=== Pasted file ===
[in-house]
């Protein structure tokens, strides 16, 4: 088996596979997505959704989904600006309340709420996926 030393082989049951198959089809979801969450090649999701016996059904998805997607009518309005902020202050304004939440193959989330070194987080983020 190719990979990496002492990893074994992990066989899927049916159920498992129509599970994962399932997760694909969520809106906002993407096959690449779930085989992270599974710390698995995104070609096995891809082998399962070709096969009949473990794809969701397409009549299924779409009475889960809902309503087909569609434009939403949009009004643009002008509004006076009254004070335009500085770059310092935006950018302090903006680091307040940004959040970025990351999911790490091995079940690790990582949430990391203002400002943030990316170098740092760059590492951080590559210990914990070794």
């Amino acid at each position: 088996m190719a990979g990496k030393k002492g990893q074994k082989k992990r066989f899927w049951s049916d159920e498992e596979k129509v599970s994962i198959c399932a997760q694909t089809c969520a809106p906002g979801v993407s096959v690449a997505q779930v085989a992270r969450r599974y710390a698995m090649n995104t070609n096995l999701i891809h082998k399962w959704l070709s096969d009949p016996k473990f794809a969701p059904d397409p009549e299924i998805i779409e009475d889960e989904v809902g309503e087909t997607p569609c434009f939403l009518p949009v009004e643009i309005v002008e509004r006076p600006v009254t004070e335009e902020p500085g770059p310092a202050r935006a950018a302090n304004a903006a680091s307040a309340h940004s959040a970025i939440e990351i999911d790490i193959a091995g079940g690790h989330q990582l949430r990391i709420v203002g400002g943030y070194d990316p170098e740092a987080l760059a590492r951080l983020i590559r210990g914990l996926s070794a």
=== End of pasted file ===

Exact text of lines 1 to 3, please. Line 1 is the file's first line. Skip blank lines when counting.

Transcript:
[in-house]
């Protein structure tokens, strides 16, 4: 088996596979997505959704989904600006309340709420996926 030393082989049951198959089809979801969450090649999701016996059904998805997607009518309005902020202050304004939440193959989330070194987080983020 190719990979990496002492990893074994992990066989899927049916159920498992129509599970994962399932997760694909969520809106906002993407096959690449779930085989992270599974710390698995995104070609096995891809082998399962070709096969009949473990794809969701397409009549299924779409009475889960809902309503087909569609434009939403949009009004643009002008509004006076009254004070335009500085770059310092935006950018302090903006680091307040940004959040970025990351999911790490091995079940690790990582949430990391203002400002943030990316170098740092760059590492951080590559210990914990070794």
């Amino acid at each position: 088996m190719a990979g990496k030393k002492g990893q074994k082989k992990r066989f899927w049951s049916d159920e498992e596979k129509v599970s994962i198959c399932a997760q694909t089809c969520a809106p906002g979801v993407s096959v690449a997505q779930v085989a992270r969450r599974y710390a698995m090649n995104t070609n096995l999701i891809h082998k399962w959704l070709s096969d009949p016996k473990f794809a969701p059904d397409p009549e299924i998805i779409e009475d889960e989904v809902g309503e087909t997607p569609c434009f939403l009518p949009v009004e643009i309005v002008e509004r006076p600006v009254t004070e335009e902020p500085g770059p310092a202050r935006a950018a302090n304004a903006a680091s307040a309340h940004s959040a970025i939440e990351i999911d790490i193959a091995g079940g690790h989330q990582l949430r990391i709420v203002g400002g943030y070194d990316p170098e740092a987080l760059a590492r951080l983020i590559r210990g914990l996926s070794a």